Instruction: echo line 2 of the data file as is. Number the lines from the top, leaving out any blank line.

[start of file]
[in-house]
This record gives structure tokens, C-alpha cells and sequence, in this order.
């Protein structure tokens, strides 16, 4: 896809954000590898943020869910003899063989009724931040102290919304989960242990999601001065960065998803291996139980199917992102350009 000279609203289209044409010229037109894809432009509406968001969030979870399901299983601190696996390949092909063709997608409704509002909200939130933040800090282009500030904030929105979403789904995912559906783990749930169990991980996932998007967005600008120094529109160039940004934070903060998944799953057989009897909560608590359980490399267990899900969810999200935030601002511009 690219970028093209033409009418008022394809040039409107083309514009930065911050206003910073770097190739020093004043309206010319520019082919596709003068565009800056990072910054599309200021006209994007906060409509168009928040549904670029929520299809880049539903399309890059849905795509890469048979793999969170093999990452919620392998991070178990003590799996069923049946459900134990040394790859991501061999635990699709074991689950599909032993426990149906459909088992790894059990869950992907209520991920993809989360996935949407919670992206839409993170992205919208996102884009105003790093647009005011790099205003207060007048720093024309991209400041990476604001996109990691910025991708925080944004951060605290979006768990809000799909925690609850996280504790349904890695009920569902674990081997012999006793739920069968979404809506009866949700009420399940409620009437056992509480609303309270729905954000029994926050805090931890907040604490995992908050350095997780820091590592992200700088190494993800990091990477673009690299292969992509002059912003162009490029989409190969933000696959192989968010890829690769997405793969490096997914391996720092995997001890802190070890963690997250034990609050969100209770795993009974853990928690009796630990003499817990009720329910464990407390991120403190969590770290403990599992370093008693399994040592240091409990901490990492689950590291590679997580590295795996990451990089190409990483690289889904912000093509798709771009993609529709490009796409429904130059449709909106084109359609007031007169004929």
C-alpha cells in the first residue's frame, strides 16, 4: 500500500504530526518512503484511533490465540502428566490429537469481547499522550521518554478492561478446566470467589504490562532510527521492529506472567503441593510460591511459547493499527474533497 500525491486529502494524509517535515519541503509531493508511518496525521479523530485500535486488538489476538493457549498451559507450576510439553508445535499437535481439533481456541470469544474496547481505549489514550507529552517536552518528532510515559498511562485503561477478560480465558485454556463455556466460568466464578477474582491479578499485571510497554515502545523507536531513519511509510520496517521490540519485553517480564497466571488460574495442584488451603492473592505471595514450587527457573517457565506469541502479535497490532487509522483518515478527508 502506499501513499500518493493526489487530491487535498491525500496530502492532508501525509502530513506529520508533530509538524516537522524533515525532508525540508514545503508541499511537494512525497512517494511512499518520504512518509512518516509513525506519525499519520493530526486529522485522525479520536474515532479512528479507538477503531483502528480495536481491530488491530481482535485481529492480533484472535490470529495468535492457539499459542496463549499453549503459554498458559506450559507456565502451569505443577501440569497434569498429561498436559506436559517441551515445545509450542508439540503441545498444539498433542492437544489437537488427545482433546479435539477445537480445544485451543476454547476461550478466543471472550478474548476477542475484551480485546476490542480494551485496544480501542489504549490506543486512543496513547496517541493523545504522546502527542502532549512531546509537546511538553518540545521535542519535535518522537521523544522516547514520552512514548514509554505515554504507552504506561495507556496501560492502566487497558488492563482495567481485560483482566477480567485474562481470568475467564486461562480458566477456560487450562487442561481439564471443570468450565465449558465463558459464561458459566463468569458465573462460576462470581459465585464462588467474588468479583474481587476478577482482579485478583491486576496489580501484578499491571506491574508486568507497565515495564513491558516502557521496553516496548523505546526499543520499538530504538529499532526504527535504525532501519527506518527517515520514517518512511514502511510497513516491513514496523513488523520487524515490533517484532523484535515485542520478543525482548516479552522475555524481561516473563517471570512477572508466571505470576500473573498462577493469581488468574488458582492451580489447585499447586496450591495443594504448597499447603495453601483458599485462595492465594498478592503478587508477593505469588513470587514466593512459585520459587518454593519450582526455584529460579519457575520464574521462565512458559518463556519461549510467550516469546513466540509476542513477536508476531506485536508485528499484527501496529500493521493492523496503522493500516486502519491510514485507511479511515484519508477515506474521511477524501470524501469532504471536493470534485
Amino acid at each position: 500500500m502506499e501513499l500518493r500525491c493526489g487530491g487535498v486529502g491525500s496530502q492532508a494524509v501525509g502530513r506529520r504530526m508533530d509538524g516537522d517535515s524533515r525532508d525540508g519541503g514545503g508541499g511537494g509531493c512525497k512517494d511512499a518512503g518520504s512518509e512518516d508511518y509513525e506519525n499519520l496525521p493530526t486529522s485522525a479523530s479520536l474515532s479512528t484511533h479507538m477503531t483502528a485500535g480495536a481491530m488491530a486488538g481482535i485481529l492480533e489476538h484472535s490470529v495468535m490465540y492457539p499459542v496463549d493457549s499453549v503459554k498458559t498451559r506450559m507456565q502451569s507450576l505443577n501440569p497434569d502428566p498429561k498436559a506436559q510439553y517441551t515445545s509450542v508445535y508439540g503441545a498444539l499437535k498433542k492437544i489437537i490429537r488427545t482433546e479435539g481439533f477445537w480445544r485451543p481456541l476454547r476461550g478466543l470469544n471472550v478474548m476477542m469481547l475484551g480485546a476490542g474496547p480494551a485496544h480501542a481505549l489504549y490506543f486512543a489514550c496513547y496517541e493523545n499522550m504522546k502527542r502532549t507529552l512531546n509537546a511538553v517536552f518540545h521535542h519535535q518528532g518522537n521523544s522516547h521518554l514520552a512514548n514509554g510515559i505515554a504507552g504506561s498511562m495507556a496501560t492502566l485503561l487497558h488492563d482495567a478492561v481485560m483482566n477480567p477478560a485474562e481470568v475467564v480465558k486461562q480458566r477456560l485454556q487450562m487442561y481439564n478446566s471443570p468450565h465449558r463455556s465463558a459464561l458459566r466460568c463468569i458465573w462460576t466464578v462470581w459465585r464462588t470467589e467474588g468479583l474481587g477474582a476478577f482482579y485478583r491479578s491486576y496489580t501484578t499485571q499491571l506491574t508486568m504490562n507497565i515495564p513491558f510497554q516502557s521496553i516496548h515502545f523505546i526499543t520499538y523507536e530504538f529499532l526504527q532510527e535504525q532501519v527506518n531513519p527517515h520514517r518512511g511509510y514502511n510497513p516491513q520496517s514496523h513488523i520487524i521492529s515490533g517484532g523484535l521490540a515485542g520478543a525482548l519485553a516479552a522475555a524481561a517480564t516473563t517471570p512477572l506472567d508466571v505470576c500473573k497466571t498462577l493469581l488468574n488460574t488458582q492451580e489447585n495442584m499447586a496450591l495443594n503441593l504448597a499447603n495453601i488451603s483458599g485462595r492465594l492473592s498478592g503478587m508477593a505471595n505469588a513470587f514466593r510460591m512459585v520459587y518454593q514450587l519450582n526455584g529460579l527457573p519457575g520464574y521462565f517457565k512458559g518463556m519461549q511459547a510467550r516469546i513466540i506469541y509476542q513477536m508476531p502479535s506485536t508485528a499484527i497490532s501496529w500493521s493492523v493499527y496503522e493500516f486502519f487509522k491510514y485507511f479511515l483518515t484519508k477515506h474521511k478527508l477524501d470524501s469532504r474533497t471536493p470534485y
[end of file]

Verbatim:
This record gives structure tokens, C-alpha cells and sequence, in this order.